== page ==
Goodwin Liu Confirmed to California Supreme Court

     
     SAN FRANCISCO (CN) – The California Supreme Court rang with applause as the Commission on Judicial Appointments unanimously confirmed University of California Berkeley Professor Goodwin Liu to the bench late Wednesday.
     Liu’s prospects for a seat on the 9th Circuit Court of Appeals came to an abrupt end this year when U.S. Senate Republicans stridently opposed his nomination, partly because of his views on same-sex marriage.
     Gov. Jerry Brown made Liu his first pick for the California Supreme Court in July.
     “This has been the most pleasant and enjoyable judicial confirmation process known to mankind,” Liu said to laughter from the packed room.
     Liu appeared uncomfortable as he was lauded with praise that ran the gamut from “warm and collegial” to “brilliant and outstanding.”
     “His legal acumen and ability to write with clarity and precision will make him an asset to the court,” retired appeals court Justice Elwood Lui said.
     No witnesses testified against his nomination.
     During testimony from witnesses that included colleagues, a former student, the Dean of Boalt Hall at UC Berkley and Justice Ellwood, Liu sat with a finger against pursed lips.
     When it came his turn to address the commission, Liu said, “After listening to the remarks of the previous speakers, frankly, I’m overwhelmed. And I’m not here to offer rebuttal. I can only hope that I can live up to all the adjectives that each of you managed to squeeze in to your three minutes.”
     The three-member panel, which included Chief Justice Tani Cantil-Sakauye, Attorney General Kamala Harris, and Appellate Presiding Justice Joan Dempsey Klein, did not ask questions of the 10 witnesses who testified to his character, intellect and collegiality.
     In questioning Liu, Harris stuck to education and privacy issues.
     “You’ve written about the educational inequities in our public schools. What do you believe is the scope of the state right to a public education and what does that mean to you?” Harris asked.
     Liu said he could not give his opinion, as a case asserting the right to a quality public education is being litigated.
     “There are precedents under the state constitution that have spoken to the equality aspects,” he said. “I am less aware of the adequacy aspect.”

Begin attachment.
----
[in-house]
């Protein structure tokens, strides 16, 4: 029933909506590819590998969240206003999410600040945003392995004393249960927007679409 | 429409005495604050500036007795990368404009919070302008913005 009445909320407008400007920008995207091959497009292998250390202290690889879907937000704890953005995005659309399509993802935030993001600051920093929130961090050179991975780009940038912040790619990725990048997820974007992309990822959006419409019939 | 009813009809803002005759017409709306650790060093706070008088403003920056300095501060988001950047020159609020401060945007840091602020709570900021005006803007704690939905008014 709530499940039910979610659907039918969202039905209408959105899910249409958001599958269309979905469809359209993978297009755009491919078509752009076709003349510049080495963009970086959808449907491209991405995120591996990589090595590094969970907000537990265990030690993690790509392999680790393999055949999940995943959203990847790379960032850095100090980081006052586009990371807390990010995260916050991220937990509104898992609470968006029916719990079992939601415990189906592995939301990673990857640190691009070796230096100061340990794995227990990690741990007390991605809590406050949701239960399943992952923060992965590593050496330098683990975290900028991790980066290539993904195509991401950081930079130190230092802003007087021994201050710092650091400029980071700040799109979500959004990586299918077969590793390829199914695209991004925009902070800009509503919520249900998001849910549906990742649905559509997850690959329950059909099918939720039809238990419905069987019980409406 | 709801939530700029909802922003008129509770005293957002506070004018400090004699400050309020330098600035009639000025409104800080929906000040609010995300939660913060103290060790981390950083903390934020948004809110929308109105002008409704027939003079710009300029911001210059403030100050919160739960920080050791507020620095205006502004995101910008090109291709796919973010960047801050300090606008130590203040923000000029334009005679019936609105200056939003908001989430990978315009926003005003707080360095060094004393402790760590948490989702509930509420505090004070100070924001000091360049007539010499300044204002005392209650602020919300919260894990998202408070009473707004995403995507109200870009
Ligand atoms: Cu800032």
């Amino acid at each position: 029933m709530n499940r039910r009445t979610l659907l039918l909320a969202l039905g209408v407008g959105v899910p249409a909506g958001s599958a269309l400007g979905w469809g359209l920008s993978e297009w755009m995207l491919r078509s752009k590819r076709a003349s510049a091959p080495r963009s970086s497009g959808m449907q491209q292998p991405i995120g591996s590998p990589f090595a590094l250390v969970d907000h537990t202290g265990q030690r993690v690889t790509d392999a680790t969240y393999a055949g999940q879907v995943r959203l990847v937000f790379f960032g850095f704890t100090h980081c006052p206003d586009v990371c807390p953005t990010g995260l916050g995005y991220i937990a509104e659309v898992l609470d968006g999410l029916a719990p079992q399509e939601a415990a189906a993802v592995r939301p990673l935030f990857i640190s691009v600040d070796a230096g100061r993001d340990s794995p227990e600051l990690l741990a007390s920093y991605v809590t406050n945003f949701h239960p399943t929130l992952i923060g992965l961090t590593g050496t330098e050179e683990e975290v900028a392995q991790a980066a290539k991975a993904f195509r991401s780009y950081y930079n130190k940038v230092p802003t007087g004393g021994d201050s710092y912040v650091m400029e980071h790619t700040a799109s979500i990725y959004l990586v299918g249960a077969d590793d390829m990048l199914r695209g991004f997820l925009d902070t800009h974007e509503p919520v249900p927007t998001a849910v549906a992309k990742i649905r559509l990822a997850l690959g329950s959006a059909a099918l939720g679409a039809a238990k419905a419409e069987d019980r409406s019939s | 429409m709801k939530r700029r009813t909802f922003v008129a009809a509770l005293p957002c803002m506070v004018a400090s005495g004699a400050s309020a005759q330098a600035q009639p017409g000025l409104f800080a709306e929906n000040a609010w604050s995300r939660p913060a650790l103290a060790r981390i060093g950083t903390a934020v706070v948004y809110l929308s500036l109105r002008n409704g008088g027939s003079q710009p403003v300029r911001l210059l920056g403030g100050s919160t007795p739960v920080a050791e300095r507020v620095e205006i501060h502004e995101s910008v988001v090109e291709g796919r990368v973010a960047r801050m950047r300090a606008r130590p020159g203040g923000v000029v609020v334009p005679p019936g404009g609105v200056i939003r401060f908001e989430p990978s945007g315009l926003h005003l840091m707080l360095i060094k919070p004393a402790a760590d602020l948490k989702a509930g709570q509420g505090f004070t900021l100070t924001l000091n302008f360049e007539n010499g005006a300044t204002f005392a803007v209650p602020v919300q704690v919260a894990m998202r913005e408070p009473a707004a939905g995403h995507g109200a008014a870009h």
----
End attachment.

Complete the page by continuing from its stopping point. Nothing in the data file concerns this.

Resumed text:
Harris then asked what Liu thought of the scope of the right to privacy in the modern age.
     “The notion of privacy, especially related to technology, is in a state of flux,” Liu said. “Courts should tread carefully to not make constitutional rights out of things to which the application of reasonableness is still in a state of flux.”
     Cantil-Sakauye asked Liu how he planned to make the transition from educator to associate justice.
     Liu said that while academia rewards creativity, judges are expected to decide cases on concrete facts.
     “The contrast is made sharper by the idea that judges are bound by law precedent, text, statutes, the applicable materials that are before you. When a judge renders an opinion, they are not writing what he or she may wish the law to be. What they are doing is trying to make the best interpretation of the applicable law to that concrete litigated case.”
     He continued: “The biggest part of that is as a scholar one is rewarded for stating a thesis. As a judge, it is diametrically opposite. One’s personal viewpoints have no role. That is not to say there is not a human element in the business of judging.”
     The son of Taiwanese immigrants, Liu earned degrees from Stanford University, Oxford and Yale Law School. He clerked for U.S. Supreme Court Justice Ruth Bader Ginsburg. In 2003, he joined the law faculty at UC Berkeley, becoming associate dean of the law school in 2008.
     With his swearing in today (Thursday) at an invitation-only ceremony at the Capitol Rotunda in Sacramento, Liu will replace retiring Justice Carlos Moreno.

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